The new Genetic Technology (Precision Breeding) Act allows the creation and marketing of “precision bred” or genome edited plants and vertebrate animals in England, removing them from the regulatory system for the release of genetically modified organisms (GMOs).
Consequently, because of the Internal Market Act, it will also force Scotland and Wales to sell products produced by genetic engineering in England, even though both countries reject the technology.
Genome editing (GE) is a group of techniques that enable changes to be made to an organism’s DNA.
“Editing” an animal’s genome involves procedures that potentially cause pain, suffering, distress and lasting harm.
GE was previously subject to the strict rules and regulations that control GMOs, but under this new law GE animals and food will not be classed as GMOs in England and will not need to be labelled as such.
David Bowles, head of campaigns and public affairs at the RSPCA, said: “Gene editing could be a huge step backwards for animals.
“We do not believe this Act should include animals, whether they are farm, pet or wildlife.
“Invasive procedures are needed to create each line of gene edited mammals, there is no history of use for this powerful technology, and it can cause unintended changes to the genome, with unpredictable effects.
“The RSPCA has serious animal welfare and ethical concerns about this.
“We are disappointed that the UK Government has continued to put the welfare of animals in England at risk by passing the Act before the essential safeguards for animals have been properly identified.
“We are expected to trust that the codes of practice that will eventually accompany the Bill will ensure that animals do not suffer, but the way this has been rushed through does not inspire us with confidence.
“The UK Government has already acknowledged public concerns about animal welfare and gene editing, so we are unsure why they have bullishly pushed ahead with this ill-judged policy.”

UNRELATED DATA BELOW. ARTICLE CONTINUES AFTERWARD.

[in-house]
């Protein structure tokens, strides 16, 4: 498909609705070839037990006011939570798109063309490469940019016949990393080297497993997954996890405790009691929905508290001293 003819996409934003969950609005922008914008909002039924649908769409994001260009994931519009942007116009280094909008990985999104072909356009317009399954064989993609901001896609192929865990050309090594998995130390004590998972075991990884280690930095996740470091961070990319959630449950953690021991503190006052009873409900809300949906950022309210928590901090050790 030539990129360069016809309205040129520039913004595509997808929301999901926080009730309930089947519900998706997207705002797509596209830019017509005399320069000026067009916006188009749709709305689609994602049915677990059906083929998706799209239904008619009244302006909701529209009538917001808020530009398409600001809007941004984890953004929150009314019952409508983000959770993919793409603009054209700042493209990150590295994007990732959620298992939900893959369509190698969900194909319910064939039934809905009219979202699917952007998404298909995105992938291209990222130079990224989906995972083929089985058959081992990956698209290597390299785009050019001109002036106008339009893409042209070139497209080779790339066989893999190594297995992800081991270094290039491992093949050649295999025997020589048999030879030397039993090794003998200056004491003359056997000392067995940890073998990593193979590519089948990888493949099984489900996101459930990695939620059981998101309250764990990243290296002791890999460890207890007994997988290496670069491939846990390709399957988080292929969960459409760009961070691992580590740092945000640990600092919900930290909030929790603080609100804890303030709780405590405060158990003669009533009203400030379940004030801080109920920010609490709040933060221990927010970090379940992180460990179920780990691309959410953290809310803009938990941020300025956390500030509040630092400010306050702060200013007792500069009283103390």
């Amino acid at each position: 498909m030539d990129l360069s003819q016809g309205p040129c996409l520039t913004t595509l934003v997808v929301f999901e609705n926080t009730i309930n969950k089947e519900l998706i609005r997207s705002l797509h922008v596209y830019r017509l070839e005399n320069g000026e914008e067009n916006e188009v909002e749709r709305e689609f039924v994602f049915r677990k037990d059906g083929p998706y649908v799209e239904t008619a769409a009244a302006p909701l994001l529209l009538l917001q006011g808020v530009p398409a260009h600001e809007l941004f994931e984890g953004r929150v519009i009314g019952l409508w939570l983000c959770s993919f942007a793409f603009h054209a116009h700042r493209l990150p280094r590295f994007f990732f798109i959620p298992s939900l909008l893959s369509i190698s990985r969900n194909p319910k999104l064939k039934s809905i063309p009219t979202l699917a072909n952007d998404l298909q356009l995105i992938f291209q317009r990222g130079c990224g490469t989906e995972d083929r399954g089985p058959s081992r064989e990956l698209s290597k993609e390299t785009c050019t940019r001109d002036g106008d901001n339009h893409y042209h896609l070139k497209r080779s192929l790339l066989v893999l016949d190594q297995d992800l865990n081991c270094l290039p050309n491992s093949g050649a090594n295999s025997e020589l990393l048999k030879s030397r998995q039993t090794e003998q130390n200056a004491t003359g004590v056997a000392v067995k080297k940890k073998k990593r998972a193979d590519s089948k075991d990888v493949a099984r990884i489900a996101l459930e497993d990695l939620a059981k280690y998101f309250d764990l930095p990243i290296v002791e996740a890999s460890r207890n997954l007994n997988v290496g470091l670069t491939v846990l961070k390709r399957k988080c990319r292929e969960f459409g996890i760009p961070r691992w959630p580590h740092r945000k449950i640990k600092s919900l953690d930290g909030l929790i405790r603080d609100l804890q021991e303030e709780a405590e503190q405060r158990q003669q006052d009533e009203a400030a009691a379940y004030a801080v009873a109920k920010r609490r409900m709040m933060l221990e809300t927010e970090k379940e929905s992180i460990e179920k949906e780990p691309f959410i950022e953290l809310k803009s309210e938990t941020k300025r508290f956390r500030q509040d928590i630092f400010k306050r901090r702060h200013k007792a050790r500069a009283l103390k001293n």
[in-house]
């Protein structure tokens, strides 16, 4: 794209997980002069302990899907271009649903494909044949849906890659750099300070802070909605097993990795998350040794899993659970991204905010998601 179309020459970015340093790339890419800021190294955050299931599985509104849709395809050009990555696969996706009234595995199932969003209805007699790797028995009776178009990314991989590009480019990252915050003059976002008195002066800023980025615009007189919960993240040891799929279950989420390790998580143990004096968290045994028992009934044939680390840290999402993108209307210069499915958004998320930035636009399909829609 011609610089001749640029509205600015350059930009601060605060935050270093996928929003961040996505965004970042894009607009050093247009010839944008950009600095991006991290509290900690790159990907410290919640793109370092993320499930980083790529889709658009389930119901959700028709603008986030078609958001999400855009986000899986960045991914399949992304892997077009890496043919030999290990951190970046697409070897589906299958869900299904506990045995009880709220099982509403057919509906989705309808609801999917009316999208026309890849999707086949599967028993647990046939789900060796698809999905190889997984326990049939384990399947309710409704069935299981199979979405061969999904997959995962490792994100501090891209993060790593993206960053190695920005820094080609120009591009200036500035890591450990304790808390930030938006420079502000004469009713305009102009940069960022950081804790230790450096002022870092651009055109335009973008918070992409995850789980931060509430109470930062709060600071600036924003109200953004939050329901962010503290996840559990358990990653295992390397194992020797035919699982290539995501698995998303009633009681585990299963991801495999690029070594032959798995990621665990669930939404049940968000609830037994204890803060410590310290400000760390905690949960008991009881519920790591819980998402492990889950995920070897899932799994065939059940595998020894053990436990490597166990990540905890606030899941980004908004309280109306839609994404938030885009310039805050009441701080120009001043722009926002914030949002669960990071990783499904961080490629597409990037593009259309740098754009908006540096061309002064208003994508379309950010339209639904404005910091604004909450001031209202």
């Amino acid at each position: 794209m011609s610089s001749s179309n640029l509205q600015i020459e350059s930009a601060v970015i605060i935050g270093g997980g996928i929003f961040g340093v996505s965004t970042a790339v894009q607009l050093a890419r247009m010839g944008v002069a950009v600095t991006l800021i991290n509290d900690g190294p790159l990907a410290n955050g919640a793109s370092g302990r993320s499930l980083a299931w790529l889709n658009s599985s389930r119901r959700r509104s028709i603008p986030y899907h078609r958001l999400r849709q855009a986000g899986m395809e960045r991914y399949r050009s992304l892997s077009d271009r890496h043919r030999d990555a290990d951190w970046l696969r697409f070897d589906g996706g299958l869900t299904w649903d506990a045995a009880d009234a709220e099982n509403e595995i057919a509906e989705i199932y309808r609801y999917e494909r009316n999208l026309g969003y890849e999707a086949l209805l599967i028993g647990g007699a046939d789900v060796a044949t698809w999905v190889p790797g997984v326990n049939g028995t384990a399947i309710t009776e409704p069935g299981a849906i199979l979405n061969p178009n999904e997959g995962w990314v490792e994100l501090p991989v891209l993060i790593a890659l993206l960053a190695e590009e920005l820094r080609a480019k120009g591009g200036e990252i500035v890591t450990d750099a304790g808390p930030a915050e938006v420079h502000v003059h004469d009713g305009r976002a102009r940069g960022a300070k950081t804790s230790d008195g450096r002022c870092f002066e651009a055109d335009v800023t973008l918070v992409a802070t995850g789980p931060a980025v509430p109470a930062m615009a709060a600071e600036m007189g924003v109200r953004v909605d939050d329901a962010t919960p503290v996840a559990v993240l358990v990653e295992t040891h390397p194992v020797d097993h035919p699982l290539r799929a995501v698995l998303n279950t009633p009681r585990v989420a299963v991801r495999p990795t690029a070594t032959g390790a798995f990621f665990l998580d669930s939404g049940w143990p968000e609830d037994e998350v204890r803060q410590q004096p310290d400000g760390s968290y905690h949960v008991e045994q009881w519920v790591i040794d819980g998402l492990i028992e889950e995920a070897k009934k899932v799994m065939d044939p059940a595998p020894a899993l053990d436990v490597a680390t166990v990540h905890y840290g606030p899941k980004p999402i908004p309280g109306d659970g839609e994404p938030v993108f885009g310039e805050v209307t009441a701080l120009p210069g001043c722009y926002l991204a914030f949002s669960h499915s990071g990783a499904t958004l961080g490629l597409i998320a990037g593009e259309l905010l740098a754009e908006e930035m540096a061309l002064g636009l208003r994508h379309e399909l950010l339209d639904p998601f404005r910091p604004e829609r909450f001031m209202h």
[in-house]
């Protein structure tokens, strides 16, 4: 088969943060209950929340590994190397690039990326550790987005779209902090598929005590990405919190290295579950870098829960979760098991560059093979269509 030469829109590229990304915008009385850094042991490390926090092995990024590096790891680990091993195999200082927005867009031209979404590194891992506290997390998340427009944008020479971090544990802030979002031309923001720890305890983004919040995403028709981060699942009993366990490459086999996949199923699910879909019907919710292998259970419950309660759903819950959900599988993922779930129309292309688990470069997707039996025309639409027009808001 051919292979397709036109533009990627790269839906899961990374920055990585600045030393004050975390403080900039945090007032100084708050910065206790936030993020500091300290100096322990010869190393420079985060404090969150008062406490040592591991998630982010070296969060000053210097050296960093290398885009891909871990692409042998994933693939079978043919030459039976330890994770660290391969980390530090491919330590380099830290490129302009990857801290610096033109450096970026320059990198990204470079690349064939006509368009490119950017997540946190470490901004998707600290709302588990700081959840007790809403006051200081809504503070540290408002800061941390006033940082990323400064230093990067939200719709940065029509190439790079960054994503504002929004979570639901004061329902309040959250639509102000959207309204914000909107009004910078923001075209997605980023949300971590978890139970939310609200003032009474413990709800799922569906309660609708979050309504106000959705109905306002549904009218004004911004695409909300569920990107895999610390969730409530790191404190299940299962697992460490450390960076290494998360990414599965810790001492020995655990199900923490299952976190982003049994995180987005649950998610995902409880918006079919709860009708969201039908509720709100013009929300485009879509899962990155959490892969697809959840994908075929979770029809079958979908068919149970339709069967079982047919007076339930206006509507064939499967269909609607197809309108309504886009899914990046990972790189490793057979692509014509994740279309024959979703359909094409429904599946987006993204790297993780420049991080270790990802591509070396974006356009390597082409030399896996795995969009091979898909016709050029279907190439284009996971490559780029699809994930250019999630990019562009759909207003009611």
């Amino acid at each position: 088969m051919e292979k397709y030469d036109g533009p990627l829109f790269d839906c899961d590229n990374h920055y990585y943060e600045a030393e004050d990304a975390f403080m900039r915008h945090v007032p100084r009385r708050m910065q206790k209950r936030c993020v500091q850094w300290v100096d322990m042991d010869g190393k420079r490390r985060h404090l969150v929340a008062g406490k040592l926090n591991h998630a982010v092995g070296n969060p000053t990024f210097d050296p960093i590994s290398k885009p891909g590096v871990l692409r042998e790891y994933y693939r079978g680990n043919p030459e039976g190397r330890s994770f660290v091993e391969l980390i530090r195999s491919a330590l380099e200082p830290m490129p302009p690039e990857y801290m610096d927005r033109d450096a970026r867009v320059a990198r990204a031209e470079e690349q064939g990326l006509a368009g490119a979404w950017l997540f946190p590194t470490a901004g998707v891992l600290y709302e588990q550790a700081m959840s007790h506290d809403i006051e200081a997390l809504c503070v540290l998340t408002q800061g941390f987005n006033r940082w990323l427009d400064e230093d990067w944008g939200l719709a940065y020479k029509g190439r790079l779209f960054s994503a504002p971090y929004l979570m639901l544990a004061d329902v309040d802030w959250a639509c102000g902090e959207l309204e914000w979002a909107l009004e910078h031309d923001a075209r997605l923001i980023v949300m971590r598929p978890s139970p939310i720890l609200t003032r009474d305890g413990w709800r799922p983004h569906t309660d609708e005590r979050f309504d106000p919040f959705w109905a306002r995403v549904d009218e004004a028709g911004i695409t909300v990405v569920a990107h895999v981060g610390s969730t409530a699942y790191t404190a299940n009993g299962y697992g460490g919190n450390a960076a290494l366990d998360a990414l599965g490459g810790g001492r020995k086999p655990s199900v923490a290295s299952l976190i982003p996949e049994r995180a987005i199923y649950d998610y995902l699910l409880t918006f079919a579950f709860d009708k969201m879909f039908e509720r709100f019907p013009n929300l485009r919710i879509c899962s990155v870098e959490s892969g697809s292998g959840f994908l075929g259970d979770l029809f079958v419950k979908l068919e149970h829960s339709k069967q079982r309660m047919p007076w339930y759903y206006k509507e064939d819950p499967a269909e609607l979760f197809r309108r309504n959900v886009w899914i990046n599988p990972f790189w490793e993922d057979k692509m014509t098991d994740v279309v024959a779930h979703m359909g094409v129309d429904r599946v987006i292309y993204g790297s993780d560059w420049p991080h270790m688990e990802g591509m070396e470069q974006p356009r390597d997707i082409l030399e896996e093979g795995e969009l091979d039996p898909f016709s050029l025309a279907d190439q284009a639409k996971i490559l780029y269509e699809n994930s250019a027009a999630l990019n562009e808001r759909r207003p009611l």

The Genetic Technology (Precision Breeding) Act applies to all vertebrate animals, not just those in agriculture and does not include any specific restriction on the purposes for the application of gene editing.
The RSPCA has expressed concerns that directly editing animals’ DNA could lead to the creation of animals who can tolerate poor husbandry or veterinary care, rather than improving practices to meet animals’ needs.
“We feel there is no justification whatsoever for non-farm animals to be covered by the Bill,” David continued. “Ongoing demands for dogs and cats with harmful physical characteristics and exaggerated conformational features and relentless pressure on sporting animals, are already of deep concern, and there has been no public consultation on gene editing non-farm animals.
“By allowing the inclusion of all vertebrate animals within this Bill, the UK Government is opening a Pandora’s box of what could be allowed in the future.
“It is also forcing genetically engineered products onto the markets in Wales and Scotland despite both countries being firmly against such technology.
“The UK Government has said they want the highest animal welfare standards and to encourage agricultural and scientific innovation, but allowing the genome editing of animals could be a significant backward step for animal welfare.
“Selective natural breeding has resulted in some of the most severe welfare issues seen in farm animals. The use of technologies that could further accelerate these issues must be seriously questioned.
“How we treat animals is at a critical point.
“Rather than obtaining ever more productivity and profit from individual animals, who are sentient and have intrinsic worth, it is time for human behaviour to change and respect animals and their welfare needs.”